Two Lessons Learned From a Personal Malware Story

In Learning Tree’s System and Network Security Introduction, we say “never trust software from anyone”. This literally hit home this week. My wife bought a new high-end laptop from a major vendor. There were some issues…

When the laptop arrived, it had a copy of a well-known personal firewall/anti-virus product. The license was limited and since we have multiple licenses for a competing product she decided to remove the one that came with the computer. In order to do so she had to check the web for the removal instructions. Every time she accessed the web, though, new tabs opened in her browser. Regardless of browser she even had tabs open when she tried to scroll down a page!

Partial log of malware scan.
Partial log of malware scan.

So she removed the anti-virus/firewall and decided to try a popular one advertized on television. She needed the malware that caused her browsers to misbehave removed and even though we had licenses for something else, the price of the television-promoted tool seemed hard to beat; besides, online reviews were good. Unfortunately, it was of no help removing the malware impacting the virus.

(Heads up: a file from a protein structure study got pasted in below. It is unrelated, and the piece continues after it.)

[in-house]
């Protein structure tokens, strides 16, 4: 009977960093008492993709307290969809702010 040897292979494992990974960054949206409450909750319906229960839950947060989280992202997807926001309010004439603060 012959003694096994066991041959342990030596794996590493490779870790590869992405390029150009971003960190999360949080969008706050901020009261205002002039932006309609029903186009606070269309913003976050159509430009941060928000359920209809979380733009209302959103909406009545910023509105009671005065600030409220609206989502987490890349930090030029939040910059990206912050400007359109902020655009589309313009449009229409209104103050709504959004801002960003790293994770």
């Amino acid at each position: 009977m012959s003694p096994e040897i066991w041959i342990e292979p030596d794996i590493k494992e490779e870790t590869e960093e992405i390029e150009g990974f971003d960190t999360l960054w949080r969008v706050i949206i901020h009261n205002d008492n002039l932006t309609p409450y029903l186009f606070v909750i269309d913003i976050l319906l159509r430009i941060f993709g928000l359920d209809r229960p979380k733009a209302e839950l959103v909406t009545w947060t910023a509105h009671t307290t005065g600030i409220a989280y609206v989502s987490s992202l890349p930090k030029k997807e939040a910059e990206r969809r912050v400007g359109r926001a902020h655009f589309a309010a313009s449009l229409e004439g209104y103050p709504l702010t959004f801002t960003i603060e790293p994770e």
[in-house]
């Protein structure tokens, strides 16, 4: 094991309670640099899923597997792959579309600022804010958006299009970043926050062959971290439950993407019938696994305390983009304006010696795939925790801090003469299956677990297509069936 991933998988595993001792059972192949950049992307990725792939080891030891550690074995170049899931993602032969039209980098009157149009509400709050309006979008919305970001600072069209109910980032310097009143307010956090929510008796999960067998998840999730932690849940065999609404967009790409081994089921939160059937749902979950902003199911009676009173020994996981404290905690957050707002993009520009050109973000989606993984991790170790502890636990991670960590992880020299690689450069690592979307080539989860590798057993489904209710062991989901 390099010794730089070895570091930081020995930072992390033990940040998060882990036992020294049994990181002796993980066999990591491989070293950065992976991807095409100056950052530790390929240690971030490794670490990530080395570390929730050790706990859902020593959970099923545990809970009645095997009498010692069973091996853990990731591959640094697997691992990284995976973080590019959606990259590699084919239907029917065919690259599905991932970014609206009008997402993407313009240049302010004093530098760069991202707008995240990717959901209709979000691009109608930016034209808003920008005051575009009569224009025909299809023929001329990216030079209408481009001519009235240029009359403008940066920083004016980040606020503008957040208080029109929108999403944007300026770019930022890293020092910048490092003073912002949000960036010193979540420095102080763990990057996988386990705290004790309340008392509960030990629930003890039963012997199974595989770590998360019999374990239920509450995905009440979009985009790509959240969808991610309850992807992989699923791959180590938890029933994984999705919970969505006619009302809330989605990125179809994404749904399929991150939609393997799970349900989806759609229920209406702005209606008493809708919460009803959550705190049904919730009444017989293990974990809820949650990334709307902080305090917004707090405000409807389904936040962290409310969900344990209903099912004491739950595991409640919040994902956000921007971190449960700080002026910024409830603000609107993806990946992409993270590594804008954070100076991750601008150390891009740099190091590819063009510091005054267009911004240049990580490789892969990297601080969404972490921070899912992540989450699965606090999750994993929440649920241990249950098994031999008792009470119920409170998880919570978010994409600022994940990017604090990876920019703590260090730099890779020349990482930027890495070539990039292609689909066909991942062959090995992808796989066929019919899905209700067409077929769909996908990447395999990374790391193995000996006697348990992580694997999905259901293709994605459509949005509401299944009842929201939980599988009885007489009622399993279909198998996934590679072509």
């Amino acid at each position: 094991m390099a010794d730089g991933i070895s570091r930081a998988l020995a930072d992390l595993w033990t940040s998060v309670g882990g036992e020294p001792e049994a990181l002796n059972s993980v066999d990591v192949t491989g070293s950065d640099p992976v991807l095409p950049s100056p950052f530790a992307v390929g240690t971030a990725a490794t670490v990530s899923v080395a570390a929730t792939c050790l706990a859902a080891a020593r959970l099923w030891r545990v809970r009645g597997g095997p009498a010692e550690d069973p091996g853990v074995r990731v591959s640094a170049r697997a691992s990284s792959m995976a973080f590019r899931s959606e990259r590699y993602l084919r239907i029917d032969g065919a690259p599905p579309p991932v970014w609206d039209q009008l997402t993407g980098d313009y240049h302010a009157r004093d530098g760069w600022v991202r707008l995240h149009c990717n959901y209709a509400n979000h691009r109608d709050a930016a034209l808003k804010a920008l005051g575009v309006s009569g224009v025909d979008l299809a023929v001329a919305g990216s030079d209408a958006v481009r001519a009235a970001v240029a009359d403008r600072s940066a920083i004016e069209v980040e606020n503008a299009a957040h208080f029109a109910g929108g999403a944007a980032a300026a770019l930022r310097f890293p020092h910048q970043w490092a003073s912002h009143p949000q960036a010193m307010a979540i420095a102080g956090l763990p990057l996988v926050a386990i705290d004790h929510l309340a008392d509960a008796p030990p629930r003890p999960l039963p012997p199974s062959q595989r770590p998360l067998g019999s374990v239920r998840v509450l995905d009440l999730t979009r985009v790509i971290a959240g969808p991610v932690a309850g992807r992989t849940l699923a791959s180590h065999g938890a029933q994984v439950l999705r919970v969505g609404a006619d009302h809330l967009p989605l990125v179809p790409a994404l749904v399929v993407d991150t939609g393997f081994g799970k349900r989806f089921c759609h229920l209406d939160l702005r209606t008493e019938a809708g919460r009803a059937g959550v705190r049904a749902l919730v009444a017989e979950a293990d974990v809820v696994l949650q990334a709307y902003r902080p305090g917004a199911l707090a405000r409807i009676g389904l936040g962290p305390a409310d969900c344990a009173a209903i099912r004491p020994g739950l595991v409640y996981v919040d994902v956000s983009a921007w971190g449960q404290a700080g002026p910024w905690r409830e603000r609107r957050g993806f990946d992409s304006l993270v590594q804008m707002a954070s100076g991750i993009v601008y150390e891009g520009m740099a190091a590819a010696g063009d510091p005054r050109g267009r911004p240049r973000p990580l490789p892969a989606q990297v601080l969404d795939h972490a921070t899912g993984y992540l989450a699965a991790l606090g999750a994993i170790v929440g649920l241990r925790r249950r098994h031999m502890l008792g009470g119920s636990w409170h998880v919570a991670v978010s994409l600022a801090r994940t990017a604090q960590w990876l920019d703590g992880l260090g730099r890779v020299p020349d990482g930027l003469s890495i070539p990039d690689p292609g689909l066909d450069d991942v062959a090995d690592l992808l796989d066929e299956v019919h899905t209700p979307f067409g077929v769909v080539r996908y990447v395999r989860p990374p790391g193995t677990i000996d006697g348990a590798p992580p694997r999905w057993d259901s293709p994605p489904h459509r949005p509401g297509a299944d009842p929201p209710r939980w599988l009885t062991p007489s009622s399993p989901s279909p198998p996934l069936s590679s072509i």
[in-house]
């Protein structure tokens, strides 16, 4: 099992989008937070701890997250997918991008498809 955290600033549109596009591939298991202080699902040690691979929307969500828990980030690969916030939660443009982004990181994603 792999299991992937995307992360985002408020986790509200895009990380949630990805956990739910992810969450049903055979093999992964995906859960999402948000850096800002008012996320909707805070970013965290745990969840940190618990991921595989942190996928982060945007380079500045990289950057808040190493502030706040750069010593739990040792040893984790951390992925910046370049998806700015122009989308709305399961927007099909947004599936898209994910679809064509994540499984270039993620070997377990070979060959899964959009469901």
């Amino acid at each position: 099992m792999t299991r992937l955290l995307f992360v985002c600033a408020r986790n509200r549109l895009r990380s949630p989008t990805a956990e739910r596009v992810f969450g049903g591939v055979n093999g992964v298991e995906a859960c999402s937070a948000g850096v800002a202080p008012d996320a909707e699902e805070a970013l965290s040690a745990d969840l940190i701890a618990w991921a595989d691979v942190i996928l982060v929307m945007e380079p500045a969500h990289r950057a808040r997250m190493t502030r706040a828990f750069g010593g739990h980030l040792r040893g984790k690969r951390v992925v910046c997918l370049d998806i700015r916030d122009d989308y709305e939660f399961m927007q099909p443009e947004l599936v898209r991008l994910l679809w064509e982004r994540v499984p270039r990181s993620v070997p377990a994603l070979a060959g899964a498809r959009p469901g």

More web searching and she discovered that some of the malware has been found on other PCs from the same manufacturer. One source even said that the vendor considered it a “feature”.

So my wife downloaded a new copy of the tool we use on other computers. (It took a few tries as she initially downloaded a version that was not compatible with Windows 8.1, but the company’s customer service helped her find the correct download.) With a little more help from the company’s tech support and an additional free download she got rid of the virus and her browsers all work correctly now. Finally.

Why tell you all this? Simple: there is a lot of malware out there. Some folks seem to differ on what’s a “feature” and what will annoy a user. A story published at this week (as I write this) details malware downloaded with popular programs from a site that says it does not accept products with malware!

My wife’s computer is running better now. We haven’t seen malware on any scans and there are no new tabs opening on the browser. I think it may be finally fixed. Our company is small and one computer with malware only took 10-12 hours to fix. Imagine if we’d ordered 50 or 500 new laptops… So a second moral to this story might be to check one PC out of a bigger batch before deploying all of them.

At any rate she’s having a happy new year now, and I hope yours has started off well, too.

To your safe computing,
John McDermott

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